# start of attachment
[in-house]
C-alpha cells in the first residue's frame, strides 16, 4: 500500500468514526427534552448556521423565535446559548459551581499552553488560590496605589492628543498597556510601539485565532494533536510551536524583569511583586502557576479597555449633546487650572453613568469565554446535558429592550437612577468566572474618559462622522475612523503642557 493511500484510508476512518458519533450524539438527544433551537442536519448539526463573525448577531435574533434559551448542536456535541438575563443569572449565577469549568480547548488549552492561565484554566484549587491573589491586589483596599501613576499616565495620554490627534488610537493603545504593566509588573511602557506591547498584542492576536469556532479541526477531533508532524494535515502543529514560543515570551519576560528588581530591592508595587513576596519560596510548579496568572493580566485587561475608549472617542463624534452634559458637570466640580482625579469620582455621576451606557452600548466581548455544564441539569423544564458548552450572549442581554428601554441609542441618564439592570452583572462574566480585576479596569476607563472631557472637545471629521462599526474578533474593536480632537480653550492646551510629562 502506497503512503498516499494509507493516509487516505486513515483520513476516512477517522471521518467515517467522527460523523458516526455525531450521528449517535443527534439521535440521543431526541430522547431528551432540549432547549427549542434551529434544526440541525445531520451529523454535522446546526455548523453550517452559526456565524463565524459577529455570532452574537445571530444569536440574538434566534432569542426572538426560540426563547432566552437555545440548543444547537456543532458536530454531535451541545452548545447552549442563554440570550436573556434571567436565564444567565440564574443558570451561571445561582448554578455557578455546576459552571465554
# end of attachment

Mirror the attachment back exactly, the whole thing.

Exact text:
[in-house]
C-alpha cells in the first residue's frame, strides 16, 4: 500500500468514526427534552448556521423565535446559548459551581499552553488560590496605589492628543498597556510601539485565532494533536510551536524583569511583586502557576479597555449633546487650572453613568469565554446535558429592550437612577468566572474618559462622522475612523503642557 493511500484510508476512518458519533450524539438527544433551537442536519448539526463573525448577531435574533434559551448542536456535541438575563443569572449565577469549568480547548488549552492561565484554566484549587491573589491586589483596599501613576499616565495620554490627534488610537493603545504593566509588573511602557506591547498584542492576536469556532479541526477531533508532524494535515502543529514560543515570551519576560528588581530591592508595587513576596519560596510548579496568572493580566485587561475608549472617542463624534452634559458637570466640580482625579469620582455621576451606557452600548466581548455544564441539569423544564458548552450572549442581554428601554441609542441618564439592570452583572462574566480585576479596569476607563472631557472637545471629521462599526474578533474593536480632537480653550492646551510629562 502506497503512503498516499494509507493516509487516505486513515483520513476516512477517522471521518467515517467522527460523523458516526455525531450521528449517535443527534439521535440521543431526541430522547431528551432540549432547549427549542434551529434544526440541525445531520451529523454535522446546526455548523453550517452559526456565524463565524459577529455570532452574537445571530444569536440574538434566534432569542426572538426560540426563547432566552437555545440548543444547537456543532458536530454531535451541545452548545447552549442563554440570550436573556434571567436565564444567565440564574443558570451561571445561582448554578455557578455546576459552571465554